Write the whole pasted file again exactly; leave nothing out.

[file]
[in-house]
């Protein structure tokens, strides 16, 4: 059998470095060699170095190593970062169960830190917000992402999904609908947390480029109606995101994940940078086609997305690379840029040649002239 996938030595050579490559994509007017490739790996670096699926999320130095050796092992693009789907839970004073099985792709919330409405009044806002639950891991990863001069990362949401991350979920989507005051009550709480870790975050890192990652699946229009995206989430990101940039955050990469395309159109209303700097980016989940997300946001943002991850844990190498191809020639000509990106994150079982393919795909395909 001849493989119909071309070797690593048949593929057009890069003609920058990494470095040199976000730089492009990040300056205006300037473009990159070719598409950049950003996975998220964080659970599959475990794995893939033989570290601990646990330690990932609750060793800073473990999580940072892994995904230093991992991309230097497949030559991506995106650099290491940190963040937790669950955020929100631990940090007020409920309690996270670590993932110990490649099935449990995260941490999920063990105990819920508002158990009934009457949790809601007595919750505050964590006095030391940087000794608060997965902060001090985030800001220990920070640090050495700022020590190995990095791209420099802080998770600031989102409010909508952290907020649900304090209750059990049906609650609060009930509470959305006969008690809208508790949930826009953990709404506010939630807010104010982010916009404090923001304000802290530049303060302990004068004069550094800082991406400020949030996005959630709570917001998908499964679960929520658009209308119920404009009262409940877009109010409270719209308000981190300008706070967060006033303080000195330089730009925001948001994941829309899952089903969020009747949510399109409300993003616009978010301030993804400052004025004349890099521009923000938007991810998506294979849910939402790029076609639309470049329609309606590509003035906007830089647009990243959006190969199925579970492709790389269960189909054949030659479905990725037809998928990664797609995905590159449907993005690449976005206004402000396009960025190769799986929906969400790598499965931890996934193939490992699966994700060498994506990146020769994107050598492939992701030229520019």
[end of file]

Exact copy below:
[in-house]
């Protein structure tokens, strides 16, 4: 059998470095060699170095190593970062169960830190917000992402999904609908947390480029109606995101994940940078086609997305690379840029040649002239 996938030595050579490559994509007017490739790996670096699926999320130095050796092992693009789907839970004073099985792709919330409405009044806002639950891991990863001069990362949401991350979920989507005051009550709480870790975050890192990652699946229009995206989430990101940039955050990469395309159109209303700097980016989940997300946001943002991850844990190498191809020639000509990106994150079982393919795909395909 001849493989119909071309070797690593048949593929057009890069003609920058990494470095040199976000730089492009990040300056205006300037473009990159070719598409950049950003996975998220964080659970599959475990794995893939033989570290601990646990330690990932609750060793800073473990999580940072892994995904230093991992991309230097497949030559991506995106650099290491940190963040937790669950955020929100631990940090007020409920309690996270670590993932110990490649099935449990995260941490999920063990105990819920508002158990009934009457949790809601007595919750505050964590006095030391940087000794608060997965902060001090985030800001220990920070640090050495700022020590190995990095791209420099802080998770600031989102409010909508952290907020649900304090209750059990049906609650609060009930509470959305006969008690809208508790949930826009953990709404506010939630807010104010982010916009404090923001304000802290530049303060302990004068004069550094800082991406400020949030996005959630709570917001998908499964679960929520658009209308119920404009009262409940877009109010409270719209308000981190300008706070967060006033303080000195330089730009925001948001994941829309899952089903969020009747949510399109409300993003616009978010301030993804400052004025004349890099521009923000938007991810998506294979849910939402790029076609639309470049329609309606590509003035906007830089647009990243959006190969199925579970492709790389269960189909054949030659479905990725037809998928990664797609995905590159449907993005690449976005206004402000396009960025190769799986929906969400790598499965931890996934193939490992699966994700060498994506990146020769994107050598492939992701030229520019």